1. Ian – interesting parable but you can take it from me that it wasn’t like that in my former life. You should read Fighting for Birds to get a better grasp of what it was like.

  8. I’m afraid in this case there have been actual damages caused, not conspiracy theory. I’ve seen the damage with my own eyes and it isn’t pretty. As a tax payer, I’m appalled that the statutory agency responsible hasn’t taken appropriate action and is now ducking and diving to avoid the facts from coming out. I’m more appalled that it has invested public money in the site despite the condition of the place.

  9. I very much doubt there was anything wrong with the evidence, there is no conspiracy here, just plain old dirty politics. A confidential settlement is fair enough but surely the public should be able to see some benefit? Surely an agreement of some kind would give both signatories something to walk away with. Here we see none that benefit the environment. As far as I can see, the forty odd things that were serious to make the units unfavourable haven’t been put right. Look at nature on the map here.


    Many of the units (eg unit 48) say:

    “Restoration works are required to ameliorate the loss and damage to habitat as a result of unconsented operations. Enforcement action is being undertaken to address this issue”

    So what’s happening now then?

    And why do other units permit burning of a European protected habitat when the Regs say it can only take place if there is no doubt that it won’t damage it?

    Are we really to believe that England’s premier conservation body were overwhelmed by an unequivocal amount of evidence from the scatter-brained Moorland Association? I don’t think so. And even if they did why not let things run and win the argument once and for all?

    No conspiracies here I’m afraid. It’s plain to see for all someone, somewhere is neglecting their duty, in full knowledge they are ignoring the law.

  10. “… a usual outcome is that there is a confidentiality clause in the settlement. This is simply normal and in no way sinister.” Yes, it is.

    “A confidential settlement is fair enough”. No, it isn’t.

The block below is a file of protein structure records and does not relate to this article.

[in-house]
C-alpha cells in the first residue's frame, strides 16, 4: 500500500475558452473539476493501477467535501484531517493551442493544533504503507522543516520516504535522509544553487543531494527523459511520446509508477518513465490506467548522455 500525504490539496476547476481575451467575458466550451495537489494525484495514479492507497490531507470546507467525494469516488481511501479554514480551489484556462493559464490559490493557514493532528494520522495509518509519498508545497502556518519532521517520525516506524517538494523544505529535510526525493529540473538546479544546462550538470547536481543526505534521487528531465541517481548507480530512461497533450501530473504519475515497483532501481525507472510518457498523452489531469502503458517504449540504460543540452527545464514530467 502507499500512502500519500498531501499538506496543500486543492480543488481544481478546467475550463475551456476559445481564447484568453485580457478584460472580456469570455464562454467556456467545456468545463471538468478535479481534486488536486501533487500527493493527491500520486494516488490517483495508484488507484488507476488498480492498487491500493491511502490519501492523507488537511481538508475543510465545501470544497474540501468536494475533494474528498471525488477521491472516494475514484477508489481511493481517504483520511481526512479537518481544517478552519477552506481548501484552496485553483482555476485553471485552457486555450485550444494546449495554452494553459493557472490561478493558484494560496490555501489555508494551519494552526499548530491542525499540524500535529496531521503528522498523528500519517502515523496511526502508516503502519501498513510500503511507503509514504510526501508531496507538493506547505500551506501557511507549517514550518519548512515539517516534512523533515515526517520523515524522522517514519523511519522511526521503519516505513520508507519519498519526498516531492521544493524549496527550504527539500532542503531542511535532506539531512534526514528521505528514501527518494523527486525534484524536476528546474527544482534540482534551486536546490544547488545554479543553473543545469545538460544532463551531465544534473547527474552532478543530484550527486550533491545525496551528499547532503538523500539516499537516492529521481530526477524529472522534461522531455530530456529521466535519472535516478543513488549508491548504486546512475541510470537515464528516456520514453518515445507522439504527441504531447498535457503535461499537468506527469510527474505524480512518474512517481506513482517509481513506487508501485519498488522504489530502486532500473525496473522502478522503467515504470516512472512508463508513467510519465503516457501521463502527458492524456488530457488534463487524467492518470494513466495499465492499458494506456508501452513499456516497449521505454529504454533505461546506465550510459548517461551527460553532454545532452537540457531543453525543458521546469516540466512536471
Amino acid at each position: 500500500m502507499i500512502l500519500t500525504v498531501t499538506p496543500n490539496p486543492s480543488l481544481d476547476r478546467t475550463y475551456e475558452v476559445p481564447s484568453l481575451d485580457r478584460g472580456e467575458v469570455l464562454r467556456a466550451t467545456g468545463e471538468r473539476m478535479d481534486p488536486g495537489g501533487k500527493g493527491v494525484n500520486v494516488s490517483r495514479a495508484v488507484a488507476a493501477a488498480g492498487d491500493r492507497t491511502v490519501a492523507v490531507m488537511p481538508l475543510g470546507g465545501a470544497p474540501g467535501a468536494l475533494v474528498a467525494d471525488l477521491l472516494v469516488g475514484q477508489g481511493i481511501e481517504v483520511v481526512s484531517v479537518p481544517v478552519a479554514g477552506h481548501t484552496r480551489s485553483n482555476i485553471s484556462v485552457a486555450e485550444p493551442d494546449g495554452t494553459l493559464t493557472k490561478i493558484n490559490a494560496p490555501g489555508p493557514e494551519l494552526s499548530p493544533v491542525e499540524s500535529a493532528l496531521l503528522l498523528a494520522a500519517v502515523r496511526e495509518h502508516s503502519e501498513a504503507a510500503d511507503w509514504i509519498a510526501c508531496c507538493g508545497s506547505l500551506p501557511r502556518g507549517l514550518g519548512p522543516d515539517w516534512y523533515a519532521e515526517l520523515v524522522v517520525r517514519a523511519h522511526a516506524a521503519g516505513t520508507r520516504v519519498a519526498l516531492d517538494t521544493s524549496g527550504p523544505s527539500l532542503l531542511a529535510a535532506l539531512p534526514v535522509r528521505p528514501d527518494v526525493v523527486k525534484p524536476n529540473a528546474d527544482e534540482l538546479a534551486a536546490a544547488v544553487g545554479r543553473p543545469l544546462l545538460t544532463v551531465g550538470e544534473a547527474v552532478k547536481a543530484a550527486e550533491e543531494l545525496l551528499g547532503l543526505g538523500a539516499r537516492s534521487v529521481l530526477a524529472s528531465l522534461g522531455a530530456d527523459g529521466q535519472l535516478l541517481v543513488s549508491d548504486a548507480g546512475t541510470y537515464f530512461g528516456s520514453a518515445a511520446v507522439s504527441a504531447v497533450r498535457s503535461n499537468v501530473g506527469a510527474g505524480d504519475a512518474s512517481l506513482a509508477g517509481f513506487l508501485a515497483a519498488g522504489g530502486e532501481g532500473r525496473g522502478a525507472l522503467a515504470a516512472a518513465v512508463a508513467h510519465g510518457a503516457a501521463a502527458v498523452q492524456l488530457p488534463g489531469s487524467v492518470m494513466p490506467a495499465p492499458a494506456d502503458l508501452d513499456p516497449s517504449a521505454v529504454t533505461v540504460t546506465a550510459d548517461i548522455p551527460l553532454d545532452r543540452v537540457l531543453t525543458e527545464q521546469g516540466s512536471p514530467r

11. Since I was born England and Wales has lost between 20% and 25% of its heather moorland mostly to afforestation with exotic conifers or to ‘improved’ grassland. The main reason for the survival of the rest is the wish of those who own it run it as a grouse moor.
    A very short time ago the land which is currently the subject of debate could have been deep drained, covered in stone roads, fenced and planted with a monoculture of Sitka Spruce all at public expense either directly or through various grant regimes. Alternatively the owners could have taken grants to drain it, fence it, build roads all over it and then cram as many sheep as could survive on it, to take advantage of generous grant regimes and the headage payment system.
    Had they taken either or both of these courses they would have avoided being the subject of ridicule and abuse. Odd really.
    As the case of the Forestry Commision demonstrates, a record for hill and bog drainage on a mindboggling scale is no bar to sainthood.
    No form of land management is perfect, an infallable land manager has never been born, and I am sure that as further research comes on stream systems will be refined and improved but attacking grouse moor management in isolation from the other systems operating in the hills is at best disingenuous.
    Finally on the confidentiality point which Mr Cobb finds so sinister, I had always rather thought that ‘Filbert Cobb’ was not a real name, largely on the basis that I could not imagine that Mr and Mrs Cobb would have called their little boy ‘Filbert’, although I did once meet a Senior Policeman called ‘Alfred Hitchcock’, so anything is possible. Can I apologise for my mistake I now realise that no one who finds confidentiality sinister would want to keep their identity confidential. I hope you’ll forgive Filbert.

    1. I believe it is sinister that secrecy should be considered normal in the public sector. If I choose to air this belief it is irrelevant as to whether I do this on a publicly accessible internet blog as Filbert Cobb (or BB, or Gongfarmer, or Whomsoever). There are valid reasons for protecting one’s identity on-line whenever circumstances allow. If you agree or disagree with the notion – debate that if you want.